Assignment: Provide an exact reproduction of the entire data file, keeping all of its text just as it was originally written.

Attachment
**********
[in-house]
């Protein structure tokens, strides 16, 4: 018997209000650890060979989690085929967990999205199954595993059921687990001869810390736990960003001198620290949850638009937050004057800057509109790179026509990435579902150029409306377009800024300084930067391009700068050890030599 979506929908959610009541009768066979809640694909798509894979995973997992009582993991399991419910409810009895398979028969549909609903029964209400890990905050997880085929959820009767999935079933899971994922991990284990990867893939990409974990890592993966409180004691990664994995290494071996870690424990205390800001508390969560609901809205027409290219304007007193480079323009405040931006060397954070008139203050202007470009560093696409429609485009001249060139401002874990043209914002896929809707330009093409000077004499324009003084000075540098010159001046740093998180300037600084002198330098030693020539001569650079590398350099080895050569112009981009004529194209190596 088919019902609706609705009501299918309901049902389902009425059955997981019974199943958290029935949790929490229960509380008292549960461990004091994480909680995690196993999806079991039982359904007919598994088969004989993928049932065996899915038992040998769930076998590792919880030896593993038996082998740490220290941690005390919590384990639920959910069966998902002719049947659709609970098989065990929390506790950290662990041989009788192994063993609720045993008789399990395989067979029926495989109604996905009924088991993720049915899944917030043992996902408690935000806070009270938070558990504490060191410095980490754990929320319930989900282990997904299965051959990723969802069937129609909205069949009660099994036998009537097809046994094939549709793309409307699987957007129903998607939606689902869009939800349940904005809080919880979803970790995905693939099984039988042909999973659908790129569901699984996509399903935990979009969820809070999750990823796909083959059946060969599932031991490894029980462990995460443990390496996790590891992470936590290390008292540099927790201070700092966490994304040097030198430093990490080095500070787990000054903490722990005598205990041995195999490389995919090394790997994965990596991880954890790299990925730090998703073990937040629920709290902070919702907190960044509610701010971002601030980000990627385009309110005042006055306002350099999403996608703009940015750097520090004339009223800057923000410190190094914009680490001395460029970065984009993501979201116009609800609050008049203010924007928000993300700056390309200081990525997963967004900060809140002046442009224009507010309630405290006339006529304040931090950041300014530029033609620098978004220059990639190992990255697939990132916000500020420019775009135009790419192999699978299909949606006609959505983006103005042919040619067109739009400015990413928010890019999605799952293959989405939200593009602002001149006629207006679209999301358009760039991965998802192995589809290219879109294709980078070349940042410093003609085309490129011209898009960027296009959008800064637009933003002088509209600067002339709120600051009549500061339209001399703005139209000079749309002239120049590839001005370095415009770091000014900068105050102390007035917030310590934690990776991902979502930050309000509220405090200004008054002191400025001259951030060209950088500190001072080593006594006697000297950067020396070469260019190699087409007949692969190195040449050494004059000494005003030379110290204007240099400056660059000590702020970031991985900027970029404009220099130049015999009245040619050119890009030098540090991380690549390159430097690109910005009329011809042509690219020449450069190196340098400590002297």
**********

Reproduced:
[in-house]
């Protein structure tokens, strides 16, 4: 018997209000650890060979989690085929967990999205199954595993059921687990001869810390736990960003001198620290949850638009937050004057800057509109790179026509990435579902150029409306377009800024300084930067391009700068050890030599 979506929908959610009541009768066979809640694909798509894979995973997992009582993991399991419910409810009895398979028969549909609903029964209400890990905050997880085929959820009767999935079933899971994922991990284990990867893939990409974990890592993966409180004691990664994995290494071996870690424990205390800001508390969560609901809205027409290219304007007193480079323009405040931006060397954070008139203050202007470009560093696409429609485009001249060139401002874990043209914002896929809707330009093409000077004499324009003084000075540098010159001046740093998180300037600084002198330098030693020539001569650079590398350099080895050569112009981009004529194209190596 088919019902609706609705009501299918309901049902389902009425059955997981019974199943958290029935949790929490229960509380008292549960461990004091994480909680995690196993999806079991039982359904007919598994088969004989993928049932065996899915038992040998769930076998590792919880030896593993038996082998740490220290941690005390919590384990639920959910069966998902002719049947659709609970098989065990929390506790950290662990041989009788192994063993609720045993008789399990395989067979029926495989109604996905009924088991993720049915899944917030043992996902408690935000806070009270938070558990504490060191410095980490754990929320319930989900282990997904299965051959990723969802069937129609909205069949009660099994036998009537097809046994094939549709793309409307699987957007129903998607939606689902869009939800349940904005809080919880979803970790995905693939099984039988042909999973659908790129569901699984996509399903935990979009969820809070999750990823796909083959059946060969599932031991490894029980462990995460443990390496996790590891992470936590290390008292540099927790201070700092966490994304040097030198430093990490080095500070787990000054903490722990005598205990041995195999490389995919090394790997994965990596991880954890790299990925730090998703073990937040629920709290902070919702907190960044509610701010971002601030980000990627385009309110005042006055306002350099999403996608703009940015750097520090004339009223800057923000410190190094914009680490001395460029970065984009993501979201116009609800609050008049203010924007928000993300700056390309200081990525997963967004900060809140002046442009224009507010309630405290006339006529304040931090950041300014530029033609620098978004220059990639190992990255697939990132916000500020420019775009135009790419192999699978299909949606006609959505983006103005042919040619067109739009400015990413928010890019999605799952293959989405939200593009602002001149006629207006679209999301358009760039991965998802192995589809290219879109294709980078070349940042410093003609085309490129011209898009960027296009959008800064637009933003002088509209600067002339709120600051009549500061339209001399703005139209000079749309002239120049590839001005370095415009770091000014900068105050102390007035917030310590934690990776991902979502930050309000509220405090200004008054002191400025001259951030060209950088500190001072080593006594006697000297950067020396070469260019190699087409007949692969190195040449050494004059000494005003030379110290204007240099400056660059000590702020970031991985900027970029404009220099130049015999009245040619050119890009030098540090991380690549390159430097690109910005009329011809042509690219020449450069190196340098400590002297």